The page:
High on design
Is it time for hippy nostalgia? Or did German bard Helge Schneider have a point when beginning his song “Mörchen” (“little carrots”) with the words: “Do you remember, do you wanna / We used to take marijuana / Then we’d feel queasy and slightly uneasy.” The current European drug report puts it more succinctly: “Cannabis is the illegal drug most often consumed by all age groups. In general, the drug is smoked and in Europe it is commonly mixed with tobacco. The consumption patterns of cannabis range from occasional to regular use and even to dependency.”
Those wanting to smoke weed need the appropriate equipment – and now designers seem to have clocked on to this fact, too. Yet on average, what is on offer is as typologically diverse as it is aesthetically dubious. A quick overview: there are small Rasta pipes made of metal that fit into the palm of your hand, colorful specimens made of modeling clay (parents beware, this is not something to take to play school), outlandish glass pipes and mystical (!) crystal pipes (which purportedly create a connection to spiritual energies). Furthermore, the consumer can make use of bongs (commonly called water pipes), as well as pipes made from bamboo, ebony or rose wood, small knob-shaped pipes made from soapstone and cone-shaped addiction tools that look like oversized wine bottle plugs. In addition, you get peculiarities such as the Dugout pipe, ostensibly friendly little devices for a fast and discrete drag while on the go. The Dugout takes the shape of a fake cigarette, with an added compartment for marijuana or another herb of the consumer’s choice. Smaller than a packet of cigarettes, these items fit into any jacket pocket or handbag.
Evidently, the intoxicant can not only be smoked but also vaporized. As a relevant website states: “Vaporizing on the go calls for certain requirements in terms of design, and these portable vaporizers are perfect for concerts, events and festivals. They are discrete and convenient.” However, the gadgets look like electrical toothbrushes that have been sprayed black (come to think of it, does hash toothpaste exist?).
Meanwhile, medical cannabis vaporizers are at times reminiscent of car tire pumps complete with pressure displays or walkie-talkies that have met with an accident – yet again, these appliances are not simply meant for pleasure, but are medical technology.
So far, so good. But let us move on to some current designer pieces. The “Balance Pipe,” created by New York-based product designer Jamie Wolford and manufactured from borosilicate glass, is available in a range of colors and distinguishes itself from rather more folkloristic examples of its genre through its simple shape. However, there isn’t a whole lot more to say about it. Other little triangular or wedge shaped pipes do not elicit a great deal of enthusiasm either. Or do you want to suck on a ceramic ring that looks like a donut on a diet? When it comes to design in this field, the extent of knobbiness seems boundless.
The cone-shaped rapture inducers of the “Cumulo Collection” are only marginally different. Whether the partial use of 3D printing really does indeed waft the user to higher spheres shall be left to those keen to do so to decide. And we will refrain from making a corny joke about such confused sculptures most likely having been created while high. At least some of these small sculptural dust traps – from a functional point of view they are water pipes – can also be used as vases. This perhaps indicates the real reason behind these objects tending to take a camouflaged form, appearing as trinkets or as a choice of harmless homely accessories (vases, candlesticks or fragrance dispensers).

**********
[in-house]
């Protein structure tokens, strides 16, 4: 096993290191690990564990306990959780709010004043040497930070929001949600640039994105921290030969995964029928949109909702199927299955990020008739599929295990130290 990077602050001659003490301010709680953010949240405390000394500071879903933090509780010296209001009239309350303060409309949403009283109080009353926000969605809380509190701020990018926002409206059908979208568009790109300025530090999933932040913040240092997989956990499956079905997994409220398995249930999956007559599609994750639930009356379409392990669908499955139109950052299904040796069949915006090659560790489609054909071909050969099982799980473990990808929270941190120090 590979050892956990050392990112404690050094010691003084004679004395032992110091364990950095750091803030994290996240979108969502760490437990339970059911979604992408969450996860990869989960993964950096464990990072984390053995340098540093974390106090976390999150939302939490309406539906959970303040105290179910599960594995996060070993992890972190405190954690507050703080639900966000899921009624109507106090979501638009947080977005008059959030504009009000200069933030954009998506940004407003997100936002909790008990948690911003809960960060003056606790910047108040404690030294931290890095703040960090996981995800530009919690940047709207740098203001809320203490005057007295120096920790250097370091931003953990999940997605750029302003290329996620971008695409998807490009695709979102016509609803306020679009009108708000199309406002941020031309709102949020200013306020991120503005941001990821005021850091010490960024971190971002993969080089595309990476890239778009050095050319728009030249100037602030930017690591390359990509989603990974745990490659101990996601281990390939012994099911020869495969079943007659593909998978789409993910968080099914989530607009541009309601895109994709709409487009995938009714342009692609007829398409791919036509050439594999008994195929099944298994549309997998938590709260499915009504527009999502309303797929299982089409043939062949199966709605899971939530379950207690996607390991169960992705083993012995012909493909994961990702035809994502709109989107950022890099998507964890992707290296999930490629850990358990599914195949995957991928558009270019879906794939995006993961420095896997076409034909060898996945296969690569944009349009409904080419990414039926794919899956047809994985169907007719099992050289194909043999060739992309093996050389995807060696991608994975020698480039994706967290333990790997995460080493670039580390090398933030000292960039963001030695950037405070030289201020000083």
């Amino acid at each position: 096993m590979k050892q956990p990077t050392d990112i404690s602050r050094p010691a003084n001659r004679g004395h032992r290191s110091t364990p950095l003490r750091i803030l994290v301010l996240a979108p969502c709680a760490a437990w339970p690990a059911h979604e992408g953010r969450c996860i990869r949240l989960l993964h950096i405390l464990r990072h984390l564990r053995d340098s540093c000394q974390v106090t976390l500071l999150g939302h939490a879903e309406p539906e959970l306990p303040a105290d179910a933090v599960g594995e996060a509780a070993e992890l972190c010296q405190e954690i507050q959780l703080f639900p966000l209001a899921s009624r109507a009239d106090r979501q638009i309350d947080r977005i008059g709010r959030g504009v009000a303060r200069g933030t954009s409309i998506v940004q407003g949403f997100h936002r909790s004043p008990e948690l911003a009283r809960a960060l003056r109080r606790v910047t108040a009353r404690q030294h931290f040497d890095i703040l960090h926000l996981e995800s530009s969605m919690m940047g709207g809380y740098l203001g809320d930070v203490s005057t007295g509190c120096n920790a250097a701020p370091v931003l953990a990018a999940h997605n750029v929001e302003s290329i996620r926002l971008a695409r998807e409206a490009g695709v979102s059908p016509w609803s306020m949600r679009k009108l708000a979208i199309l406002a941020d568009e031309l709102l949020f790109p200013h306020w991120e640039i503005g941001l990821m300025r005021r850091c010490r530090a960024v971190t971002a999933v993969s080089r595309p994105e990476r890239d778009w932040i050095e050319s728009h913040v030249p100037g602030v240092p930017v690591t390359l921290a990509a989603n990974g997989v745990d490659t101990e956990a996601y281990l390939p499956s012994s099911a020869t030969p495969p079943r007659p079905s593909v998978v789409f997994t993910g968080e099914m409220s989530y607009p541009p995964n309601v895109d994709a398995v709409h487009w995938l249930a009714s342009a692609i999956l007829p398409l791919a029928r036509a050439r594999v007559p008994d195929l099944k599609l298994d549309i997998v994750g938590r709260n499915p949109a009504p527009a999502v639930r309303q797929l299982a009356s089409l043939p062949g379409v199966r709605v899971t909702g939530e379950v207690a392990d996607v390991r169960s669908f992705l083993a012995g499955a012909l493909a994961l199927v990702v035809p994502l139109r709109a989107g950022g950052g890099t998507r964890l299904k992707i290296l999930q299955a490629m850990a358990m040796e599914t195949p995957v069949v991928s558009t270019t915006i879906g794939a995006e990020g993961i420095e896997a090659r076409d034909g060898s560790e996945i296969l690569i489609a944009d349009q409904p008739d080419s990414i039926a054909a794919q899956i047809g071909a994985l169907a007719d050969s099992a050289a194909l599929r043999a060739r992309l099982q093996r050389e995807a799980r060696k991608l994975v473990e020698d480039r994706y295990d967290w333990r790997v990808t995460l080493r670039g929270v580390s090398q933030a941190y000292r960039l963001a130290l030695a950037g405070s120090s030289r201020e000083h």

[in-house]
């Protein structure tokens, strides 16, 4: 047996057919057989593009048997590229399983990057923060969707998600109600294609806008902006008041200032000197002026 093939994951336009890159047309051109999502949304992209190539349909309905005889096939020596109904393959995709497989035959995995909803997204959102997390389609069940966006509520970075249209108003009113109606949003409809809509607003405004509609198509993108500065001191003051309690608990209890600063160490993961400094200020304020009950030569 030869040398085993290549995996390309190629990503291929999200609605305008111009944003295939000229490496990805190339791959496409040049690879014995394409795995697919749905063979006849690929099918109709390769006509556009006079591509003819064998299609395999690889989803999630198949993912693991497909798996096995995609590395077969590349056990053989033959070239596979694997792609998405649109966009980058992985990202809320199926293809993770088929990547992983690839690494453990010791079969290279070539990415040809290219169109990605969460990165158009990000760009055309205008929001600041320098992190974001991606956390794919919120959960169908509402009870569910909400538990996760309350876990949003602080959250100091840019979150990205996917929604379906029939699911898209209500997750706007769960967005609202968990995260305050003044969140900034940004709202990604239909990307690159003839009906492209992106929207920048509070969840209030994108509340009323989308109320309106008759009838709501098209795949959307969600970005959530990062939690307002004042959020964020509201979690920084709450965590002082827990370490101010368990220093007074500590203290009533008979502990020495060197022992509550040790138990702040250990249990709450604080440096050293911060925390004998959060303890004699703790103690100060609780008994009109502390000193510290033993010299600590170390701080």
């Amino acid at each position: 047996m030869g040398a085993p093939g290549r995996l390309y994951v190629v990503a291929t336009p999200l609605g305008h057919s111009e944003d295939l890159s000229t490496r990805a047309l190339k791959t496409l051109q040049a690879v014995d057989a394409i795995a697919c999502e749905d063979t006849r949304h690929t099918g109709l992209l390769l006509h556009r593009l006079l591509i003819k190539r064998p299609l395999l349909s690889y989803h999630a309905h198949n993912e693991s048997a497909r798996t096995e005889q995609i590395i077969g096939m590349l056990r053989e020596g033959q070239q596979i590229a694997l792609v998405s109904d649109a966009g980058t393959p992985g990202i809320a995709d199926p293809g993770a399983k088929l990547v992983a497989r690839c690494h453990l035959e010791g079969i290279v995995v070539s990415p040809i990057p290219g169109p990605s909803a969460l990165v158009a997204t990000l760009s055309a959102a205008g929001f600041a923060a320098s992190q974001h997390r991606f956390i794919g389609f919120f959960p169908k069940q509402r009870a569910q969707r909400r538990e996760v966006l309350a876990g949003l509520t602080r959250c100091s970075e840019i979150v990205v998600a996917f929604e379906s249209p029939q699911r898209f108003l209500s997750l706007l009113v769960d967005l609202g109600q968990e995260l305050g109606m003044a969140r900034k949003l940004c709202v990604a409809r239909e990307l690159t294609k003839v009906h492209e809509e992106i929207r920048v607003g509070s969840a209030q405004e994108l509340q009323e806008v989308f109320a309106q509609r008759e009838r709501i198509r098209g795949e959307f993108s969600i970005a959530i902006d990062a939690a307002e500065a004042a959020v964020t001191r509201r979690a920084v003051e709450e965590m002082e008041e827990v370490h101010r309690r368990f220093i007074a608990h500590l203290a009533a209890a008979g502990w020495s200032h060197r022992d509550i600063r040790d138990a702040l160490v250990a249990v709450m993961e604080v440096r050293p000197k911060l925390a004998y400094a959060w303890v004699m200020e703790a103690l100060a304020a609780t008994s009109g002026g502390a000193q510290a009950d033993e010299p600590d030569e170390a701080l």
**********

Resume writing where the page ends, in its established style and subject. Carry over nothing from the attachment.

The reference to the possibility of heightening taste and satisfaction (“maximizing flavor and satisfaction”) is then used to advertise a vaporizer that looks like an outsize wooden crystal, and a techy black contraption resembling a torch is offered for grinding and safekeeping one’s herb – even though of course the illumination will supposedly be coming from quite a different place.
To complete the round-up, we still need to include Sherlock Holmes. It does however remain more than questionable whether the master detective would indeed have reached for Steve Bae’s vaporizer shaped like a slim pipe. For one, what seems to be modeled on an Apple or Billard does not correspond with what Holmes thought a pipe should be (he preferred curved specimen), secondly, he would have found the light ring simulating embers rather laughable, and thirdly his science of deduction would here, too, have inevitably led him from the effects back to the causes. During times of idle waiting, Holmes supposedly consumed not only tobacco but also cocaine and morphine (at the time when Sir Arthur Conan Doyle invented the figure, morphine was freely available from pharmacies, and cocaine had not yet been made illegal), but the author had his hero leave his drug taking ways behind him when it became known that these substances caused addictions. And Holmes was of course able to think logically with or without psychoactive substances.
Which is why in the end – and even design can’t sway us here – we are going to stick with pure Virginia tobacco and Helge Schneider’s recommendation: “Marijuana is no good … Marijuana make you so limp / Gonna give you a brain wimp … Mama put the little carrots instead / You better put the little carrots instead, Mama / Better put the little carrots instead ...” Whether or not Holmes enjoyed eating baby carrots, is not known.